Which, seriously, makes this announcement all the more fantastic.

And now I have to go figure out how to return $500,000 worth of comic books and Sharpie markers.

What can I say...I counted those chickens before they were hatched.

1. And thank you also for finally motivating me enough to learn how to finally use the accent keys on the

Sunday, September 18, 2011

In which I re-use a book cover and get all philosophical.

So, about all the posts this morning.

This is my last morning in San Francisco and it is, mostly, a day of hanging out and waiting for my late night flight back to my rural city. It means that I am operating completely without schedule and, thanks to a bit of persistence, enjoying the incredibly fast and highly-functional wifi connection of an incredibly empty Starbucks.

What can I say. Sometimes The Mermaid really earns her keep.

But here's why sitting in a Starbucks clacking away on a earns a post. Or, more precisely, here's why sitting in a Starbucks clacking away, posting to my blog, on a earns a post that is not filled with post-ironic scorn and/or sarcasm.

This Starbucks is largely empty.

The Starbucks less than a block from here, the one directly attached to a hotel and the size of a New York City apartment kitchen, was packed like a circus act. People were ill-tempered and short, oblivious to the short-order cook frenzy of the counter staff who, to their great credit, assaulted no one why I was in the store, and most, it seemed, who had never actually ordered anything in a Starbucks. My favorite being the woman who, in this extraordinarily busy place, with a line of some 20 people behind her, decided allowing her seven-year old to place the family's order would be a good idea.

We'll leave aside that the kid was ordering lattes for herself, her siblings (1) and an unknown number of people with a fondness for making the lives of Starbucks employees miserable.

And we'll leave aside the fact that the kid couldn't remember the order and kept running back and forth between the increasingly frustrated guy at the counter to her mother who was, inexplicably, standing in the middle of everything while one daughter was apparently texting a novel-sized message to a friend, one of the boys began eating a sandwich snagged from the case and the youngest was turning his pockets inside out, shaking them, declaring how much sand was in there.

And, finally, we'll leave aside the fact that, when the counter person, watching as the line now snaked to the door and the list of highly-specialized drinks (2), asked the mother in the most polite fashion possible, if she could please give him the list of drinks so he could be sure he had them right, she bellowed back at him to come to where she was at the pastry display so she could point to the exact items they wanted.

And so, knowing that I wanted my morning to include both a chai and a chair and some Internet, I walked past that scene of familial terrorism, and discovered this place, with its big glass windows, empty (3) counter and disarmingly friendly employees (4).

All it took was going a block, a block that meant moving away from, not towards, the frenzy of Union Square. It was doing the opposite of what would be expected, and it paid off.

1. There were four of them, the oldest being perhaps 12.
2. They were like snowflakes. No two were the same.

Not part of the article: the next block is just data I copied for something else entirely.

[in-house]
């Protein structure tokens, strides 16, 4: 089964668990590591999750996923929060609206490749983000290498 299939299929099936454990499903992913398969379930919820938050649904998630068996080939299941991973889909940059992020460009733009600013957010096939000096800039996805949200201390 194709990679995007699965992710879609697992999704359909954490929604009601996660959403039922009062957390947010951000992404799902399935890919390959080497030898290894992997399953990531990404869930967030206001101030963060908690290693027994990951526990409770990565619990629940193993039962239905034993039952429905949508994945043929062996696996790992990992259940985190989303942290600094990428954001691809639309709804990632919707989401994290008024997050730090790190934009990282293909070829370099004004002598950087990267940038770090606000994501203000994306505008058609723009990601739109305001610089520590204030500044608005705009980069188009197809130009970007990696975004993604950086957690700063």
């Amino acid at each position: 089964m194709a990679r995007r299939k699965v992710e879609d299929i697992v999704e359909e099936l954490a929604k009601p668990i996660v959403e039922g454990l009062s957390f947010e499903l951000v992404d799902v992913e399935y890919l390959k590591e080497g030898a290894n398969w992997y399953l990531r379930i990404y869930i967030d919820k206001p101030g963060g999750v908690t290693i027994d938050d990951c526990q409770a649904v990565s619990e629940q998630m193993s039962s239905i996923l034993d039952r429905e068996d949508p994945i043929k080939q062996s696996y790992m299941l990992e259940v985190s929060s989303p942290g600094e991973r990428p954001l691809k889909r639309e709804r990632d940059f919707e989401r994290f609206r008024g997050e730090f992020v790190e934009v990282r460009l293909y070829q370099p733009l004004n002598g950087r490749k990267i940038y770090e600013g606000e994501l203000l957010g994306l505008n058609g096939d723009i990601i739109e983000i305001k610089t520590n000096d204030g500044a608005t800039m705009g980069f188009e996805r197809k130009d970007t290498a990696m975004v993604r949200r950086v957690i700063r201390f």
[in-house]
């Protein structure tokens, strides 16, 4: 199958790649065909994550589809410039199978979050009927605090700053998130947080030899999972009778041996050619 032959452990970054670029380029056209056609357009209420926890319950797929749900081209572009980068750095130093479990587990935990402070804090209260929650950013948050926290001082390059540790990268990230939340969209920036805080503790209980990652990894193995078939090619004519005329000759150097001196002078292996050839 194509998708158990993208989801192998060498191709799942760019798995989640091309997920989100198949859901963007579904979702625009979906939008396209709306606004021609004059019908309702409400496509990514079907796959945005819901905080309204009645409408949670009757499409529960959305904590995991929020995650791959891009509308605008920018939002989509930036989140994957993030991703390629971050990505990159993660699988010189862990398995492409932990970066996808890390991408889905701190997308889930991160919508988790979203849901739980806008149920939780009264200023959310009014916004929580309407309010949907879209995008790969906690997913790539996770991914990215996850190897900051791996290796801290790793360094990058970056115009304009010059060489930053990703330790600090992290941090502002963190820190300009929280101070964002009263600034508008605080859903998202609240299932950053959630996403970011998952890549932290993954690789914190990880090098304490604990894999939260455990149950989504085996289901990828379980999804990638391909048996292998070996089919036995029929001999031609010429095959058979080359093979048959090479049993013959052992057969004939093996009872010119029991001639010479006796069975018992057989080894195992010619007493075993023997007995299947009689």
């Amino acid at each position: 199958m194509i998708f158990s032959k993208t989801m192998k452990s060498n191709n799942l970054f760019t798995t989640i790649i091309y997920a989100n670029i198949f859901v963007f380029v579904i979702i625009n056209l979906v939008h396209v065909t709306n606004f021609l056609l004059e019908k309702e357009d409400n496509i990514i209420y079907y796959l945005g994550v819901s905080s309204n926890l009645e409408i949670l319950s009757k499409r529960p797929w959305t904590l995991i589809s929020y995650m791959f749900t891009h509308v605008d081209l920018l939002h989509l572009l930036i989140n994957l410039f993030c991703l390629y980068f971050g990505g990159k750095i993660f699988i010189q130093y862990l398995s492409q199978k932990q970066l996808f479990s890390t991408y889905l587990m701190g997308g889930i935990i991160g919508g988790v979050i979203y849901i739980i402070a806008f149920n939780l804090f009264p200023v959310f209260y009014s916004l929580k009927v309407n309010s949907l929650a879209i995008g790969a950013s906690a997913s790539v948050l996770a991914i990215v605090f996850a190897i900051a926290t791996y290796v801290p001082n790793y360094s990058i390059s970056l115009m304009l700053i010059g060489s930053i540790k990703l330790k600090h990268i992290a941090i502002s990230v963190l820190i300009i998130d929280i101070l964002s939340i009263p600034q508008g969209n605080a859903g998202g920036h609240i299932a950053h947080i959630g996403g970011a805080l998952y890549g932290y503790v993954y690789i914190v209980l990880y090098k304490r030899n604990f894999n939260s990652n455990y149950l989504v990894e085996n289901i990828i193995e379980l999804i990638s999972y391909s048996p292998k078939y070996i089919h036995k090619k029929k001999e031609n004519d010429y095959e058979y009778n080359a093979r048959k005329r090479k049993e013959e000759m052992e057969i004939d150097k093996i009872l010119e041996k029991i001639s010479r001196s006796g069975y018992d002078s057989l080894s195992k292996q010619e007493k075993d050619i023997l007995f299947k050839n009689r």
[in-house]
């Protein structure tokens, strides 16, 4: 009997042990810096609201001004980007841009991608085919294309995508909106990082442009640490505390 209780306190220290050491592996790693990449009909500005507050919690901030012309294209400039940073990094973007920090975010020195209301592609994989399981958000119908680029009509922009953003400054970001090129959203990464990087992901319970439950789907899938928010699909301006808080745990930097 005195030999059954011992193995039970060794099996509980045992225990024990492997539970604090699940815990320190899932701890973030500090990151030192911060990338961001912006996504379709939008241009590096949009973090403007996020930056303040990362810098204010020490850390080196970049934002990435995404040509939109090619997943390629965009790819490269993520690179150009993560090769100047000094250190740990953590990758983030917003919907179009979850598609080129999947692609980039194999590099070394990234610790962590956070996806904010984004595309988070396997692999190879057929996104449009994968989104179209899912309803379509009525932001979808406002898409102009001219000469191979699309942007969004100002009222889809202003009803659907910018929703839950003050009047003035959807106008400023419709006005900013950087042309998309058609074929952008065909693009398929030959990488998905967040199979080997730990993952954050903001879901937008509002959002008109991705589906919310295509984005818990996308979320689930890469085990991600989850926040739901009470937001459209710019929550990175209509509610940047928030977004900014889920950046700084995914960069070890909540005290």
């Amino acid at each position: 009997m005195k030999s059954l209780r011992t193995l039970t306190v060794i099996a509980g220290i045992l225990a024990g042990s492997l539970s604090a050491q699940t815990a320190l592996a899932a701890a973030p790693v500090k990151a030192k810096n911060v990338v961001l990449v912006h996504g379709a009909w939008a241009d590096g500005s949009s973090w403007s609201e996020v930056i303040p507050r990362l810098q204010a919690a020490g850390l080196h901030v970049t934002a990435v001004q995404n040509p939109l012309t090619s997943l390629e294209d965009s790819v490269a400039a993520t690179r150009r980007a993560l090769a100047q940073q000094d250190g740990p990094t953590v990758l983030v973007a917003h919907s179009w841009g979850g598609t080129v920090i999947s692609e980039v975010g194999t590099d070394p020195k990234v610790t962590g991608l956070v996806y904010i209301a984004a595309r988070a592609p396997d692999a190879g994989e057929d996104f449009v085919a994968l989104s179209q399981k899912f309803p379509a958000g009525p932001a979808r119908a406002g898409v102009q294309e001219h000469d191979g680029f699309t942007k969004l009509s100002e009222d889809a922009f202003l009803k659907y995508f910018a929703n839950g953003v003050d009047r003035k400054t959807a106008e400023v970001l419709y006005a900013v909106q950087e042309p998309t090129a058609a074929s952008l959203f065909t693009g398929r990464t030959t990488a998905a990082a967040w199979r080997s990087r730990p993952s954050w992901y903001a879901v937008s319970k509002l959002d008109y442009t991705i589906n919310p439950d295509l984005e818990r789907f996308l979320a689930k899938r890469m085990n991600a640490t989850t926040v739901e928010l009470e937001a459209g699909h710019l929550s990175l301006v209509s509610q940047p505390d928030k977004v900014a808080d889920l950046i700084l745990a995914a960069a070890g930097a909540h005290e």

3. Though now beginning to fill. All good things must come to an end.
4. It also includes a view of a large black and blue banner for the Folsom Street Fair. If you don't know what this is, I strongly suggest that you do not Google it in the presence of your children or most of your elderly relatives. It falls in the NSFW category...which is why I giggled a bit when the perfectly coiffed women of a certain age who came through here wondered to each other what went on at the street fair. I'm going to go out on a limb and suggest they were not from here.

With a grain of salt.

So, yesterday, we had the event that was the reason that I came to San Francisco (1).

One of the people there used an example in her talk that caused The Freelancer, who was in town for other reasons, to turn in his chair and pull a face.

I did not return said face.

One, because as the person who had brought together this particular crew of people, that would have been really, really rude.

And two, because I found what she had to say really, really interesting.

This individual, we'll call her The Ecoliterati, calculated the miles used to make two separate salads. One she made herself, the other purchased.

The salad that was purchased? The ingredients used - sea salt, pepper, oil and lettuce - traveled more than 35,000 from farm to table. The other, the one that she made, used sea salt that she made by letting sea water evaporate, local dried red peppers that she crushed and oil and lettuce that were also gathered locally. She brought the mileage down to something like 36 miles. The salt and pepper alone were just about a mile.

I eat horribly. I know that. As I've said in the past, while Leopold has done very little to change the way I dress, my eating is far better when I'm cooking for the both of us than when left to my own devices. But this simple example - which was actually designed for school children - has stuck with me and really made me think.

After our first summer in our rural city we're already re-thinking how we'll do next year's farm share. The other night I made a pretty amazing salad with fried green tomatoes made from tomatoes Leopold grew in our yard and lettuce from a farm nearby (3). But little reveals like The Ecoliterati's salt and pepper thing, really does inspire a person to do a bit more.

Maybe not The Freelancer...

1. Yes, that's true. If this were a Nancy Drew mystery about the mysterious identity of Artboy (2) that first line would be written down in a notepad of some sort and might well lead the gang to jump into their speedy roadster. 
2. No. I know. It's really not all that mysterious...but soon we'll, maybe, be having some fun with that.
3. Pretty sure the eggs and flour I used killed any illusions of it being low mileage...

We are experiencing technical difficulties.

The wireless connection in my hotel is free and, might I say, worth every penny.

Facebook will open but posting is generally impossible.

I have no access to my work files.

Yesterday, as the day progressed, I lost the ability to access my personal e-mail.

Pulling down directions from Mapquest has not worked.

Posting to this blog was not happening at all.

Except now. At 6am.

Though it won't let me insert any artwork.

Or, actually post.

Which means it's not working.

Remember when I was saying how I didn't really like traveling?